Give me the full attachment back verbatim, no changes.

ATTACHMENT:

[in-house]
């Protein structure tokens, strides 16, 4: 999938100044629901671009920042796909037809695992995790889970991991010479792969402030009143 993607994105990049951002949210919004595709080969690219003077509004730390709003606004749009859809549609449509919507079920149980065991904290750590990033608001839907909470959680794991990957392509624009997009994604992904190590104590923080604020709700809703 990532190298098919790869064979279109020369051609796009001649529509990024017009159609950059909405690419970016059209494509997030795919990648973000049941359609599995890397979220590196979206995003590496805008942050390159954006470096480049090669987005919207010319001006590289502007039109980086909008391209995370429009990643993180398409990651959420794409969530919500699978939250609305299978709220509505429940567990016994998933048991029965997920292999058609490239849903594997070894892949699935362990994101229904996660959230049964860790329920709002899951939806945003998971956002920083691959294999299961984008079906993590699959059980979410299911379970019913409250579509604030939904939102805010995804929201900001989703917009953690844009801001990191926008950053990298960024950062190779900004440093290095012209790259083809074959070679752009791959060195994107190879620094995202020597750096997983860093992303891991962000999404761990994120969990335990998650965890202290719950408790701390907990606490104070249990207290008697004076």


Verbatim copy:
[in-house]
């Protein structure tokens, strides 16, 4: 999938100044629901671009920042796909037809695992995790889970991991010479792969402030009143 993607994105990049951002949210919004595709080969690219003077509004730390709003606004749009859809549609449509919507079920149980065991904290750590990033608001839907909470959680794991990957392509624009997009994604992904190590104590923080604020709700809703 990532190298098919790869064979279109020369051609796009001649529509990024017009159609950059909405690419970016059209494509997030795919990648973000049941359609599995890397979220590196979206995003590496805008942050390159954006470096480049090669987005919207010319001006590289502007039109980086909008391209995370429009990643993180398409990651959420794409969530919500699978939250609305299978709220509505429940567990016994998933048991029965997920292999058609490239849903594997070894892949699935362990994101229904996660959230049964860790329920709002899951939806945003998971956002920083691959294999299961984008079906993590699959059980979410299911379970019913409250579509604030939904939102805010995804929201900001989703917009953690844009801001990191926008950053990298960024950062190779900004440093290095012209790259083809074959070679752009791959060195994107190879620094995202020597750096997983860093992303891991962000999404761990994120969990335990998650965890202290719950408790701390907990606490104070249990207290008697004076």